Posted by: Carol, www.ipropertyfinders.com at December 1, 2006 11:41 AM
2 Places to invest for sure : Austin and San Antonio, Texas.... other good possibilities include College station( near Bryan and Texas A&M ) and Sugar land and Katy (Houston suburbs). Personally I would like to buy a rental home in Austin. If it is just me I think Round Rock would be a good bet as the prices are still good, great schools and lots of work, and should pencil out as a rental with 20% down. Also, I am looking for others to invest with me who want to buy 6 homes in the Austin and San Antonio area's. This way we can leverage our money and absorb vacancy and repair cost together. If anyone is interested in forming an LLC ( Limited Liability Co.) and buy, rent, and hold for 3-5 years, let me know. you can email me at firstname.lastname@example.org. I figure we will need 6 people with $25,000 - $30,000 each to start this company and purchase 6 rental homes/duplex. If there is still a safe place to invest in a good area with upside in appreciation, They are these area's. That is not to say there are not others. Lakeland, Florida still has upside and so does Raleigh, NC. But value for the buck is here. In Round Rock Texas, just north of Austin and home to Dell computer, I have my eye on a 2,300 sq ft 4+ 2 on a nice lot for $119,000? Yes, that is not a misprint. This place is not a major fixer. Some paint and carpet and its ready to rent. The only thing that irks me about Texas are the outrageous property taxes. They run between 2.5 - 3.5 % per $100,000. But the way I look at is if it pencils out as a rental and the PITI+ management and maintenance (Mort.Principal and interest, Taxes and Insurance ) is all covered by the rent, then who cares if the taxes are high? The key is to keep it rented! This may mean a tad lower than market value rent. We are banking on appreciation and covering our cost, Not cash flow. Please don't get me wrong, a small cash flow to be put aside for repairs or vacancy would be great and we should be able to accomplish that, but our priority would be to cover our cost. I am serious about this so contact me asap if your interested. Who knows, maybe we will decide to keep the company and sell and re invest the money and in 10 years sell the company and all be filthy rich? Well, thats an option. But I would be happy with the profit in 3-5 years but am open to what everyone in the LLC has to say. A friend of mine did this and guess what? He ended up selling his interest in the LLC to one of the guys who came in with him and decided to keep the company, this guy bought out everyone and sold the company and the portfolio of properties 5 years later for a HUGE profit.My friend is still kicking himself over that!
Posted by: Mike at January 25, 2007 11:27 AM
There seems to be a wide range of alternatives proposed by the comments. I'll add my support to the ones promoting Eastern Europe. Yes, it's far from the gold rush you could see a decade ago, but real estate in Eastern Europe (particularly properties from the European Union newcomers ?Romania and Bulgaria) still has loads of potential for growth. In spite of a rather infant market, with flats and villas prices likely to slow down their exponential price increases in the near future, the buy-to-let market will generate long-term steady profits in crowded capital cities. Why? Poor transport/road infrastructure is likely to severely discourage commuting and force people who work/learn/must be in the city to also live in the city.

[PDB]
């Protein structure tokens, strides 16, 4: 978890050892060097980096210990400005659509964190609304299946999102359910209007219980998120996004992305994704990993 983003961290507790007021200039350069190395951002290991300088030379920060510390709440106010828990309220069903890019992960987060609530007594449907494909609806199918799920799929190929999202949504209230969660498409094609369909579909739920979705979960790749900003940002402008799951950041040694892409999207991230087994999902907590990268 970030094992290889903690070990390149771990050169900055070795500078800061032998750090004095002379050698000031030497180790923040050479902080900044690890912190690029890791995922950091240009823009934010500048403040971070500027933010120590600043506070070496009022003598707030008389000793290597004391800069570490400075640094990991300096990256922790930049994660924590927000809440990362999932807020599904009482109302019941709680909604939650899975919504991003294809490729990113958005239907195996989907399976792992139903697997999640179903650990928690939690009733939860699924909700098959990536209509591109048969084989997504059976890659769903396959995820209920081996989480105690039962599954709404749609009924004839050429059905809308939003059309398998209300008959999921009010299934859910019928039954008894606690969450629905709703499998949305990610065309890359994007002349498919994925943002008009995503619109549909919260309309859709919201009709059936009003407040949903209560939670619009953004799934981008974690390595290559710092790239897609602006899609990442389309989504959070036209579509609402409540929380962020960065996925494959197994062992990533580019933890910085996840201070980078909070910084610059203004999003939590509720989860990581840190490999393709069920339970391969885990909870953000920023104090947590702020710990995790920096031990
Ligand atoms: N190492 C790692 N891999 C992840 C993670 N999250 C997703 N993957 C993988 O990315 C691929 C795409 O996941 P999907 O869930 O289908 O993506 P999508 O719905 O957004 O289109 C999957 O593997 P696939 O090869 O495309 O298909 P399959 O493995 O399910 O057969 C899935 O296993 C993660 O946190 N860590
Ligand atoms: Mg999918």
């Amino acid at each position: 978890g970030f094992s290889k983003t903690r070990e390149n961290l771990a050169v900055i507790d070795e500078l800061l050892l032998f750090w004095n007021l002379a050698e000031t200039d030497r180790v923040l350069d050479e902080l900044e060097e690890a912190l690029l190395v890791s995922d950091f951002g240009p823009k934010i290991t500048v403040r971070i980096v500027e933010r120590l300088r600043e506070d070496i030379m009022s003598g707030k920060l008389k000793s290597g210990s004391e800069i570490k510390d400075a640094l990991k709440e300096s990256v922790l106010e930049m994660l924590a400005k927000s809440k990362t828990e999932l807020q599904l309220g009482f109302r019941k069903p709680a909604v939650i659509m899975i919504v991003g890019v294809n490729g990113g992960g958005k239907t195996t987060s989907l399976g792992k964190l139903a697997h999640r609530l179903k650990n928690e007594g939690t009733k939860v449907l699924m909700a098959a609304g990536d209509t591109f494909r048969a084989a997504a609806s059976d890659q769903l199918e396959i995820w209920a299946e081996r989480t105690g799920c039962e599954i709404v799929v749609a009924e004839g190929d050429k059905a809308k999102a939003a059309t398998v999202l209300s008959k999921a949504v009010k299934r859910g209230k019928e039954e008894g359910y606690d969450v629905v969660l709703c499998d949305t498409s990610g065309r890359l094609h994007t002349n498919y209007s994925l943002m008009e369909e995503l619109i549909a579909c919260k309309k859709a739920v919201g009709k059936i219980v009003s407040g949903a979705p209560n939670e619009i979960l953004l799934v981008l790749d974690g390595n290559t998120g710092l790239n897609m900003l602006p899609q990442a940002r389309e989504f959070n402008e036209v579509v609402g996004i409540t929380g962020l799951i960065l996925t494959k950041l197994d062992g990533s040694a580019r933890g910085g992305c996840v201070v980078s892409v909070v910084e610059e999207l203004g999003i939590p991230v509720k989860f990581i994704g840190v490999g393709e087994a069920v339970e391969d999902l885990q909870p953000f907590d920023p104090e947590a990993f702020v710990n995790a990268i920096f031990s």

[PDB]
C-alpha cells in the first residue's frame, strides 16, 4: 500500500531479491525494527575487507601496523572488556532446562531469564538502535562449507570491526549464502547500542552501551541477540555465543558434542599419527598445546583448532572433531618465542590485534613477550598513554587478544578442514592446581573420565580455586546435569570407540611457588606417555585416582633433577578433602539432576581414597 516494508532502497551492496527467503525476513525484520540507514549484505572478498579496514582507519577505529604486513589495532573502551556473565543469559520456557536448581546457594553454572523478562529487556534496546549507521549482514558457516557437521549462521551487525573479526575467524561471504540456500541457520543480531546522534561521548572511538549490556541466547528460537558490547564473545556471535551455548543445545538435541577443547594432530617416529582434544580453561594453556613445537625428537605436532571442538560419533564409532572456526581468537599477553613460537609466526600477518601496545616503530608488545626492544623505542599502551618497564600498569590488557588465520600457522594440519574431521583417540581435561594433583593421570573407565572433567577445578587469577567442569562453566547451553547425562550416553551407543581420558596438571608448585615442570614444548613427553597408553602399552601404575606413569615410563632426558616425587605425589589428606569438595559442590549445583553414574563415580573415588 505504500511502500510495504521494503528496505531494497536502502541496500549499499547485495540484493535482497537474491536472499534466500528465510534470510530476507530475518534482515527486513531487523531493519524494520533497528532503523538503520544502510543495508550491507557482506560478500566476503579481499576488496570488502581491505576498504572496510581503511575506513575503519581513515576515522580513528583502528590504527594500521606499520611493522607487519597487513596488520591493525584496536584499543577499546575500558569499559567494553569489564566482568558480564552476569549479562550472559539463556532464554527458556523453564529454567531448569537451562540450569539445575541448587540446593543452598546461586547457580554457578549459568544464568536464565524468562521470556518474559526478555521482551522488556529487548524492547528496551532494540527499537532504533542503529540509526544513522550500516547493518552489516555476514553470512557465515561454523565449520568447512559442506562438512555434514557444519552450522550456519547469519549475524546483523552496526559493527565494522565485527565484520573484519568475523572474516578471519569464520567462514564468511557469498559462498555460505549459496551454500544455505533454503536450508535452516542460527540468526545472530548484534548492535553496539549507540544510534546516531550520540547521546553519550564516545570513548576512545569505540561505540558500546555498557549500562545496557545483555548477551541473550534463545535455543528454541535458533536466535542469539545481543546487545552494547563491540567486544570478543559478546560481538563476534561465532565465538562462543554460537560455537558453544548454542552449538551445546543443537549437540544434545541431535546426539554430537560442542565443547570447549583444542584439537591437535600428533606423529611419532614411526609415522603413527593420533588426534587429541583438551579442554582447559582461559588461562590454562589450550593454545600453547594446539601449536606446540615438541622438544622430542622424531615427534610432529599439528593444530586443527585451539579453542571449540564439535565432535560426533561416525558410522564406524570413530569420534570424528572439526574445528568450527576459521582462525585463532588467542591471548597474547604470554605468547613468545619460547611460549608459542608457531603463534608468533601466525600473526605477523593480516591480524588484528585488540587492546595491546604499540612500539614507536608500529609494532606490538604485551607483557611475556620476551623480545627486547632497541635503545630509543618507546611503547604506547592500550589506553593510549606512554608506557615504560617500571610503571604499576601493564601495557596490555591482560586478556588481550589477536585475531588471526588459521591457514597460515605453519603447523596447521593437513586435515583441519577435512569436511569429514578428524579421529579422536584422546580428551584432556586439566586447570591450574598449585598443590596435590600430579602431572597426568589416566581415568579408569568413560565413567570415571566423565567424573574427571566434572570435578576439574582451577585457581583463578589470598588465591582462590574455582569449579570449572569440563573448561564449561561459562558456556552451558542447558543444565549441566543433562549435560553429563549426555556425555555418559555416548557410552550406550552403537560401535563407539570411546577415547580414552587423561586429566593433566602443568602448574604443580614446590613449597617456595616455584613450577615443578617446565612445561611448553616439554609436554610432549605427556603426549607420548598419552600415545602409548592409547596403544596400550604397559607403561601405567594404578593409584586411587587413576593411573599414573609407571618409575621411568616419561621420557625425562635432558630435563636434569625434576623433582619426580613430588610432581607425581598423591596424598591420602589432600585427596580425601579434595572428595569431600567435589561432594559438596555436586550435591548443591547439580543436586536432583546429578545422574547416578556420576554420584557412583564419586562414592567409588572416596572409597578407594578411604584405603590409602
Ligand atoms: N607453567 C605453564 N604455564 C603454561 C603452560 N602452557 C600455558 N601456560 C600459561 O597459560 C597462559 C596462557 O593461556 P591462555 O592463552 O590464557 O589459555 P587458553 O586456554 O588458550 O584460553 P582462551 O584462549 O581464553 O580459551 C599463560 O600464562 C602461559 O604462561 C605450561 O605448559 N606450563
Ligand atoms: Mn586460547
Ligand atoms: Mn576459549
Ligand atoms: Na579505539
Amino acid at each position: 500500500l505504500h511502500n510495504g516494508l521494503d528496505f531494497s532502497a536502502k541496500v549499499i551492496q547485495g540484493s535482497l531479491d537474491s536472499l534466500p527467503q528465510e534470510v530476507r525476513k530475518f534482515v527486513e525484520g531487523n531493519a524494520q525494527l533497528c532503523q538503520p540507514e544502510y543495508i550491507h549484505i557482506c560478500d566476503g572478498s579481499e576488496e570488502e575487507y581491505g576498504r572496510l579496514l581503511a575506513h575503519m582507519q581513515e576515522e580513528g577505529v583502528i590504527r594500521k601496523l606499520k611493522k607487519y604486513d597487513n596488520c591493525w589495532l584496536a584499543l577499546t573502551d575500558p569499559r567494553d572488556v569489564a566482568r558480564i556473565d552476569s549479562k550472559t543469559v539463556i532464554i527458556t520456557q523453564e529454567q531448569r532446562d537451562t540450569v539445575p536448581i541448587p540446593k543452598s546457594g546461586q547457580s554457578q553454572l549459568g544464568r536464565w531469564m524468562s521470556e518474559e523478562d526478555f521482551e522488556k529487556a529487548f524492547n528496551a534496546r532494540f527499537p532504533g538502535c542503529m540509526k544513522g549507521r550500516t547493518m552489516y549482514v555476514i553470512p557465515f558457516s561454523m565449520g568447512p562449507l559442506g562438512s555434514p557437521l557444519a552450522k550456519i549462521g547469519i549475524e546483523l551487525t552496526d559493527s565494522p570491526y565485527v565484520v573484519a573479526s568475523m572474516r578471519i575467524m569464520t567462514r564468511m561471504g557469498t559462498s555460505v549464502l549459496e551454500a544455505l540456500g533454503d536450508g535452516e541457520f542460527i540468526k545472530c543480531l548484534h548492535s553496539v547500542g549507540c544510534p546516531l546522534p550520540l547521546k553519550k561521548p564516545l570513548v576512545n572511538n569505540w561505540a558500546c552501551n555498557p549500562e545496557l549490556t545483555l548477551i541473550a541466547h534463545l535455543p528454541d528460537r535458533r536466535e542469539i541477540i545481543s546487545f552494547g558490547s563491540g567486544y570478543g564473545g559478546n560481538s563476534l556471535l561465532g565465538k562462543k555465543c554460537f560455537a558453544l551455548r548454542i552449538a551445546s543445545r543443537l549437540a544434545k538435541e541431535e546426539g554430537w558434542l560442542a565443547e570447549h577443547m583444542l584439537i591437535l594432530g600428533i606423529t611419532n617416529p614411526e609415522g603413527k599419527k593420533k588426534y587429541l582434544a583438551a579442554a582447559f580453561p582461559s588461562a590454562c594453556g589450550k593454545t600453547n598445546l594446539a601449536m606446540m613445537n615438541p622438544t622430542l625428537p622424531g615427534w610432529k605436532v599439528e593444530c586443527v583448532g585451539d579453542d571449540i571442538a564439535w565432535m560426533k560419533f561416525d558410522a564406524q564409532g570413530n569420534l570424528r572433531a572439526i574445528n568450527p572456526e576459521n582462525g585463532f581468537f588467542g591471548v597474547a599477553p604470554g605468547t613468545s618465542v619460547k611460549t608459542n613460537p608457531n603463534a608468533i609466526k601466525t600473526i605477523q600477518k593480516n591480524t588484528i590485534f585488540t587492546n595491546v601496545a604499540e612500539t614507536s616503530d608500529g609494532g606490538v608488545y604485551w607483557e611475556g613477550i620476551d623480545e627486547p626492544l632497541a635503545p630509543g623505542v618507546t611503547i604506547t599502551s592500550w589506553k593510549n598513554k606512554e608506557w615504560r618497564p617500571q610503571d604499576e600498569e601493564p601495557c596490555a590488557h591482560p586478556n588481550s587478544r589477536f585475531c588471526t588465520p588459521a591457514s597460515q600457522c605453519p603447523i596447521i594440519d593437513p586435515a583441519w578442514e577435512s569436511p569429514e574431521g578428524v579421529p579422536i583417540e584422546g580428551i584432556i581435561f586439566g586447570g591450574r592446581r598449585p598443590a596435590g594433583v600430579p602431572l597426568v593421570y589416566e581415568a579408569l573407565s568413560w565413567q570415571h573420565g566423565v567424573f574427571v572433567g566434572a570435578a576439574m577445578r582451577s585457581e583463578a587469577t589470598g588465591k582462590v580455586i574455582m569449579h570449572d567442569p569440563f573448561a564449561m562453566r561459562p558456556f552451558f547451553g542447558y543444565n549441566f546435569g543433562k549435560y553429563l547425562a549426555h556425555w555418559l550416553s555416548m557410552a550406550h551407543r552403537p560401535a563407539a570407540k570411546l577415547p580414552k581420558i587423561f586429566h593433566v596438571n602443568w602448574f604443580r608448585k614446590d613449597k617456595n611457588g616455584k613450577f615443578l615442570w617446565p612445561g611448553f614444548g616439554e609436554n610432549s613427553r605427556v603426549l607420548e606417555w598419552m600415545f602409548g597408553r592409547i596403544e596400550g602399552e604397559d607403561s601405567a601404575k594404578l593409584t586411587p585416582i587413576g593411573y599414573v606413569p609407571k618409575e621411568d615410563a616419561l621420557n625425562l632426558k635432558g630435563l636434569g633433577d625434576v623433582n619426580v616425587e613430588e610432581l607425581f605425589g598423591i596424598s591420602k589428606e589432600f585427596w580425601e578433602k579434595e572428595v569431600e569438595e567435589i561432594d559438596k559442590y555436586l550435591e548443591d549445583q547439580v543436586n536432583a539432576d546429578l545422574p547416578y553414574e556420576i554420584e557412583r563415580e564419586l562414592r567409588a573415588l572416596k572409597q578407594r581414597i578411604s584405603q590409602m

Posted by: Bogdan at February 6, 2007 04:36 PM
I am surprised to recent comments on this post that was done so long ago.
Posted by: Dave Dugdale at February 13, 2007 01:40 PM
Any ideas on up & coming hospitality market?
I own management company that owns (a small stake) in CA & AZ. For approx. past 3 years, any new hospitality investment in CA/AZ simply does not make sense due to lack of cash on cash from operations. Unless one finds a turn around property which is either mis-managed or needs renovations.
Posted by: Kiran Patel at February 26, 2007 01:35 AM
Check out www.lenderimplode.com
Posted by: Cory Barnett at March 13, 2007 01:55 PM
How do I get in touch with Mike who wanted to start the LLC?
Posted by: Kelly Chapman at March 13, 2007 10:11 PM
The Gambian Property market is currently undergoing a boom period. As an 'emerging property market' the Gambia ticks all of the boxes.
As a holiday destination the Gambia has always provided guarnteed winter sunshine. It is well served by cheap chartered flights from the UK, gambia , Germany, Belgium, Holland, Denmark, Sweden and Norway all seeking relief from Northern winter climes.
It is a four hour drive to Dakar International Airport, in neighbouring Senegal which is the international air hub for this region of West Africa.
Direct flights from here exist to Paris, New York, Torronto, Rio, Dubai, the Middle East, South East Asia and major African destinations such Kenya, South Africa and Nigeria.The Gambia is now considered a world class tourist destination.
Forty years ago there were just two hotels in the Gambia. Now there are several hundred offering a range from a few pounds to five hundred pounds a night. Saudi Arabian money is funding the building of further five star luxury hotel developments along the coast.
There is a thriving, expanding European ex-pat community which now enjoys the low cost and high standard of living here. This ex-pat community creates a market for good quality rental accommodation. This in turn is driving the investment market to meet the rapidly increasing demand.
Posted by: Ian Brown at April 11, 2007 05:50 PM